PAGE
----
Down in science, NQT Eloise Tuck was doing an experiment with her new Y8 class. What was impressive however, was the absolute insistence on neat and careful presentation of their work – diagrams and tables were all drawn using a pencil and ruler and looked impeccable. A great example of the teacher setting the bar of expectation high and students producing a ‘benchmark of brilliance’ at the start of the year.
In maths, there was a great example of live marking going on by our fantastic head of maths, Lee Ridout. A simple, but highly effective, feedback method. As students were busily engaged on a task, Lee moved around the students, marked their books, discussed what they were struggling with and set them an improvement target. The students were then able to progress with their work and challenge themselves to a more difficult task.
Also in maths, NQT Natasha Bedford was using students to model a solution to a complex problem, in front of their peers on the whiteboard. This was being done with confidence!
In geography, our new Director of Humanities, Martyn Simmonds, was giving live feedback to Y11 students. So as they were working on a task, Martyn was circulating around the groups, checking how they were doing. Whilst doing so, he picked up a few common threads that they were getting stuck on. He then stopped the class, but rather than just giving them the easy option of him simply telling them what to do with the topic they were struggling with, he questioned them and got them to come up with the solution. This ‘unstuck’ them and allowed the lesson to flow.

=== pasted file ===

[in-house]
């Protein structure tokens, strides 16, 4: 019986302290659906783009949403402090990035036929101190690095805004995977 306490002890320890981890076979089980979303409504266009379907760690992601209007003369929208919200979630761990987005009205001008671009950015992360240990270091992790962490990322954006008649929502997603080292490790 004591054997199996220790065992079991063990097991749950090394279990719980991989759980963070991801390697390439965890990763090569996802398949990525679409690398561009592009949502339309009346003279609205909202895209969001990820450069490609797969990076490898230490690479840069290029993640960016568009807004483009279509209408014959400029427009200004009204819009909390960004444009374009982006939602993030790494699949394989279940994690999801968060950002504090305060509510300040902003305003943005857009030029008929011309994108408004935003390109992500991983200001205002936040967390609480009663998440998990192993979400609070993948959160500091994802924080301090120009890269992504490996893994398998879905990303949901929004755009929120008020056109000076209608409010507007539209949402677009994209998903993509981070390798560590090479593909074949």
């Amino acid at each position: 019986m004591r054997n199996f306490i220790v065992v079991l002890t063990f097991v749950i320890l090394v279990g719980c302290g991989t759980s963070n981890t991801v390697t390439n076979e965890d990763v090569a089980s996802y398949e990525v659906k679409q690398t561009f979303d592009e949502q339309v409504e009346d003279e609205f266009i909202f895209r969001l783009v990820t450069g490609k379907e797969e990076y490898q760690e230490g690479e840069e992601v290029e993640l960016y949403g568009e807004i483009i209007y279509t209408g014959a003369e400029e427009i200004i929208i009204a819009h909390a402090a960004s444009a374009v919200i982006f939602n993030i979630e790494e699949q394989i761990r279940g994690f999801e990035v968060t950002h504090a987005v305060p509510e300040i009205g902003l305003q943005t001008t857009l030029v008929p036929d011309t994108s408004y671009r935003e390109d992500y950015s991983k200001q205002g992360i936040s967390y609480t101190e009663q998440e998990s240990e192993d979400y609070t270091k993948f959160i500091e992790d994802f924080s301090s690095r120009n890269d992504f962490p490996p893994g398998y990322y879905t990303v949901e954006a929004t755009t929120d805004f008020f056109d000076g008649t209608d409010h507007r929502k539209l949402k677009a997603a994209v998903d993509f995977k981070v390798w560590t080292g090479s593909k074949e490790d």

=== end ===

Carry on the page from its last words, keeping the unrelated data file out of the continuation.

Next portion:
Moving down to art, there was the simplest but brilliantly effective group critique taking place with our Head of Art, Gail Christie. Gail had kept a sketch book from one of her students last year who achieved an A* (one of many students who achieve brilliantly under Gail’s charge). The book was spread out on the table, and the whole Y11 class were gathered round as Gail showed them the book, questioning them on the quality work – what has she done that is so effective? Why do you think she has done that? Why did she choose this type of paper? The students were transfixed. This exercise ticked so many boxes – setting an ‘ethic of excellence’, public critique to name but two. Why don’t we all do this – in every subject? At the end of the year, get our best students to donate their books and then use this to set the standard for our new cohort in September?
In history there was some great probing questions with Jack Tyler – students weren’t able to get away with a simple response, as their responses were developed further by great questioning – what else could you add to that? Why do you think that happened? What was the consequence of that? What do you think about that? (to another student to get them to elaborate on the last response).
And finally in English, NQT Russell Shoebridge was finishing off his lesson really well. A piece of writing that a student had produced during the lesson, was being shared with the class, with students being asked to highlight the strengths of the piece of writing. Another great example of group critique.
It was great to see so much great stuff going on in our classrooms – 2014/15 is going to be a good year!